WASHINGTON — Project Convergence this year will grow in scope and scale to examine more deeply how the joint force and international partners can conduct fully connected combined operations.
Another new element to the U.S. Army’s annual experimentation event is a “gateway” where industry can test emerging technology in a operational environment.
The service had a wide variety of industry partners “knocking on our door to get in” to Project Convergence in 2021, Brig. Gen. Guy Jones, who leads the Army’s Futures and Concepts Center, told Defense News in an interview ahead of the Association of the U.S. Army’s annual conference.
The main portion of Project Convergence kicks off in October and continues into November.
In its third year, Project Convergence will focus on both the Indo-Pacific and European theaters while figuring out ways to fight with capabilities at a larger scale. The experimental event grew from an Army exercise in the desert of Yuma Proving Ground, Arizona, in 2020 to a joint evaluation in 2021; this year, it will incorporate international partners the United Kingdom and Australia.
In many cases last year, industry showed up with new technology too close to the start of the experimentation process, so the Army has partnered with industry and created the “Gateway” experimentation event, Jones said. Participation in the Gateway’s first year is high, with roughly 50 different technologies undergoing assessments in theater-agnostic scenarios.
The Army will provide participating industry with a separate network to plug into, and the event will take place at Yuma Proving Ground during Project Convergence, Jones noted.
“The intent is for industry partners, who have understood and been briefed on some of our challenges that we may have, [to] bring some of the developments and things they’ve been working on,” which would then fully join the next Project Convergence or subsequent versions if successful, Jones said.
“This is how we’re going to continue to generate new and innovative ideas into the overall campaign of learning.”
What else is new this year?
In joint warfighting, one service is often chosen as the lead on a mission while other services are called in as support, Jones noted.
“When we really start looking at [multidomain operations], what everybody has come to realize is that to defeat a near-peer or a peer threat, we can’t do that any longer,” he said. “We have to be able to integrate the Air Force’s aircraft, the Army’s deep sensing and the Navy’s Aegis ships, all collectively against one single objective.”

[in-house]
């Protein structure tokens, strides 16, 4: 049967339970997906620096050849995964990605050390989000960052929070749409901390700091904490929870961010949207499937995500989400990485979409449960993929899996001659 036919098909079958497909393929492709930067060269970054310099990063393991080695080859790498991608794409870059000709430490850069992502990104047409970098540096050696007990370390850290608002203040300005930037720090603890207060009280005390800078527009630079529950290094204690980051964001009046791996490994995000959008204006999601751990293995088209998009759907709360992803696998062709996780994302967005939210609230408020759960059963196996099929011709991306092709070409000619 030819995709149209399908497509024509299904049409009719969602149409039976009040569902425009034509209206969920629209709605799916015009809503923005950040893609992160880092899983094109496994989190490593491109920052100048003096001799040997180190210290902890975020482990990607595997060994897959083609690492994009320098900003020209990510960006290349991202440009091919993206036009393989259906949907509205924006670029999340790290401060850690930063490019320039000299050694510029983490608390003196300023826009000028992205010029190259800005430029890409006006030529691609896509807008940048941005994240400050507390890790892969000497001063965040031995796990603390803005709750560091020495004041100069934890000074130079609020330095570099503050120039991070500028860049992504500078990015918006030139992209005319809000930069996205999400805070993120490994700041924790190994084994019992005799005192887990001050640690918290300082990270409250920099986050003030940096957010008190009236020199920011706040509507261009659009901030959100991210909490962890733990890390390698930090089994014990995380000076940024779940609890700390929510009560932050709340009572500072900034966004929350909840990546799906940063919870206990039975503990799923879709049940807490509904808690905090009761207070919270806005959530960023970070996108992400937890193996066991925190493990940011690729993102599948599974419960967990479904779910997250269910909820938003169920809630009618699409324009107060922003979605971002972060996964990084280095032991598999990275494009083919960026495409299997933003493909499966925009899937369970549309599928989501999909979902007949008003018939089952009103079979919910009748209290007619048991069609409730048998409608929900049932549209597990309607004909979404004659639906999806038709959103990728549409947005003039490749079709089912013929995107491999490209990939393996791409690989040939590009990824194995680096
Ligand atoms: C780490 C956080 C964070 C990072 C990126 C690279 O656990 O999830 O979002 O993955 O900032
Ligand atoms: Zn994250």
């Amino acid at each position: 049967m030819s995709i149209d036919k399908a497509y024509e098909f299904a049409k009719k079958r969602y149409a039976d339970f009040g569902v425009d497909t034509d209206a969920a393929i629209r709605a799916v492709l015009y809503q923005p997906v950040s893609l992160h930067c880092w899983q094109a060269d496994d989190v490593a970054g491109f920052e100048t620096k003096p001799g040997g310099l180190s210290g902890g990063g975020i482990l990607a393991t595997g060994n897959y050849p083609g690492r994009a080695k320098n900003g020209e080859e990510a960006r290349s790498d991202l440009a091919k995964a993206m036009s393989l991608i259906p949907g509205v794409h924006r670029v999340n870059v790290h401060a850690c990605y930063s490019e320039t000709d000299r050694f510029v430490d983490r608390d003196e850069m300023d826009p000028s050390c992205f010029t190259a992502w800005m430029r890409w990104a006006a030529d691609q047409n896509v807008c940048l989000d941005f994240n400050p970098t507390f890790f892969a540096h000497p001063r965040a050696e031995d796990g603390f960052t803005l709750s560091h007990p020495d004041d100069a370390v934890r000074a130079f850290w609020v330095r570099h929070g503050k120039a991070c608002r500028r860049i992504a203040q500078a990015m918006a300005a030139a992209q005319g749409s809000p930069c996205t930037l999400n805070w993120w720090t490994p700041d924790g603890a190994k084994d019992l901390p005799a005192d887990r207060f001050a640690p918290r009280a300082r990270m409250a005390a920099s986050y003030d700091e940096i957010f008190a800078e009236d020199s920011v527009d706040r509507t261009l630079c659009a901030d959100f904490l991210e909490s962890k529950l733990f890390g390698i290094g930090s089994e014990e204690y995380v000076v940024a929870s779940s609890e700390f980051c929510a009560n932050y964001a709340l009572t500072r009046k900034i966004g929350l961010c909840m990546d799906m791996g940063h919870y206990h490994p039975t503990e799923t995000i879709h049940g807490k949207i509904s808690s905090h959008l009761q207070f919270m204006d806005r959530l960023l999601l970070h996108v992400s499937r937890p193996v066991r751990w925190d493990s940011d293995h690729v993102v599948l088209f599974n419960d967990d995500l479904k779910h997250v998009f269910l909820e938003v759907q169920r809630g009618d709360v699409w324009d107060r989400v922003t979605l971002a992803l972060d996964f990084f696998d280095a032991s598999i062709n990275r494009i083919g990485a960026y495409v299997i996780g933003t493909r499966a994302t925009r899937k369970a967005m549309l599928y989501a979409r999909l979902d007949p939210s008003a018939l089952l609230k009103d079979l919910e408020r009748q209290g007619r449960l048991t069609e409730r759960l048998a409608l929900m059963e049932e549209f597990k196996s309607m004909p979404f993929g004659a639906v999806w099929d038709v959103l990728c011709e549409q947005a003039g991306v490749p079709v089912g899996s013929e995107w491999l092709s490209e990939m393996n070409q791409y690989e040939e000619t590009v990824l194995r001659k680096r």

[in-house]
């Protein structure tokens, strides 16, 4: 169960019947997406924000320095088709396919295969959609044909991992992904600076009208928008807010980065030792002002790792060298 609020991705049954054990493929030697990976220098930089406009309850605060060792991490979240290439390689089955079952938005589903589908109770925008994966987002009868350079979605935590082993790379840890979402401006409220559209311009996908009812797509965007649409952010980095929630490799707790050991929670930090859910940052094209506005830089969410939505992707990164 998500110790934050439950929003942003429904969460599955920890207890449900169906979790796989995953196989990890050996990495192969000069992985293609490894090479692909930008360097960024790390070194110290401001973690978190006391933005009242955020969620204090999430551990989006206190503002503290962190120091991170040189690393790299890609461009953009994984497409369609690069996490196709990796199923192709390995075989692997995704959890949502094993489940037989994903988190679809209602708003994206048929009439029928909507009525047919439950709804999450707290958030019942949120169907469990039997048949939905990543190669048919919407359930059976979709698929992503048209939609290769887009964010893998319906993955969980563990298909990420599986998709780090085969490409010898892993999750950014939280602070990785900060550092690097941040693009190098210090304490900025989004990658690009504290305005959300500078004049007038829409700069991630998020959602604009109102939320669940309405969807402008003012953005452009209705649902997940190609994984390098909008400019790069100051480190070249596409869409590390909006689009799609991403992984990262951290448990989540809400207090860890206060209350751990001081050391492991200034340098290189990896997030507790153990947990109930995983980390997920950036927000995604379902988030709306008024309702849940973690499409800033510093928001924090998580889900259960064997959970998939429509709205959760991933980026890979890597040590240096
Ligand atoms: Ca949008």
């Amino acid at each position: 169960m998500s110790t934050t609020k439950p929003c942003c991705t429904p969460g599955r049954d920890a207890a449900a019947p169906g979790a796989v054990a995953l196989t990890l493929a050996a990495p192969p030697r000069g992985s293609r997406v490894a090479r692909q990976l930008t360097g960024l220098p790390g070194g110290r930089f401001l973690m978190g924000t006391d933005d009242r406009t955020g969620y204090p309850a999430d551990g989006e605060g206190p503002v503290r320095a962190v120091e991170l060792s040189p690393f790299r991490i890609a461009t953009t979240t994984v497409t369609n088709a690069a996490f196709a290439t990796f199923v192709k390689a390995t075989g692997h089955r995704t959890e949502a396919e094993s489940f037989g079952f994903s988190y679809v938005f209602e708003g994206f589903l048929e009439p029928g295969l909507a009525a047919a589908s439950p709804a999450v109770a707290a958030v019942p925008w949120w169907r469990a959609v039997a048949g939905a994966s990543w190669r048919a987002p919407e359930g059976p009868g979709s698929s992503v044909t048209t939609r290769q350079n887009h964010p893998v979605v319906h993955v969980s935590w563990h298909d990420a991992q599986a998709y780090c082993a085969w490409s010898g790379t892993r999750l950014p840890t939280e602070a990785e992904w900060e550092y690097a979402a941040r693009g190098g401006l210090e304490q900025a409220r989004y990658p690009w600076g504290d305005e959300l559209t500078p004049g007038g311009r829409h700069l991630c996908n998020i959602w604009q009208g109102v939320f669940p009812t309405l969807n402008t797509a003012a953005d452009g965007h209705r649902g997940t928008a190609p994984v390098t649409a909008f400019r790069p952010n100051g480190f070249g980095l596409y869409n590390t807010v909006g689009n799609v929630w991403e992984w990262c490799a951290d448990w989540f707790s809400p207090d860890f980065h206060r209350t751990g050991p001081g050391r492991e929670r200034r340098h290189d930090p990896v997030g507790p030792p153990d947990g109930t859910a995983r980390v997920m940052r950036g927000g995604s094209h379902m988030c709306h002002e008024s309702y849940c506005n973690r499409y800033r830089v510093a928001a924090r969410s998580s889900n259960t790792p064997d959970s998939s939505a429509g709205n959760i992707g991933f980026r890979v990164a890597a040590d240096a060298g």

Project Convergence 22 will attempt to conduct “combined arms as a combined service,” integrating multiple capabilities at a single objective, he added.
Key to enabling this is a joint network focused on integrating sensors, processors, command nodes and effectors in a chain. “We don’t have that today,” Jones said.
It currently takes 10-15 days for the U.S. and its partners to integrate networks ahead of an exercise, Jones said. The U.S. military wants to be able to integrate networks within four to six hours. “I would still think that’s several years away.”
Project Convergence this year has six learning objectives, Jones said. The first is to establish an integrated air and missile defense network. The second is to employ combined arms fires to penetrate and defeat enemy assets in enemy-controlled territory.
The third is to conduct combined joint operations to achieve a position of “relative advantage,” Jones said, which can involve several approaches, such as gaining a physical position, achieving a psychological effect or deceiving an enemy.
The fourth goal is to inform a realistic “Mission Partner Environment” network, which brings together disparate networks of allies and partners that can’t normally communicate, “because we know that we have to fight with partners at every turn,” Jones said.
The fifth objective is for the joint force to sustain itself, “so we try to integrate how do we do that in both a distributed manner and a contested manner,” he said.
The final objective is to identify the authorities and policies that prevent the U.S. armed services from operating together — an important goal, Jones said, because “we’ve made policy decisions under an environment that didn’t envision this joint combined arms application of our capabilities.”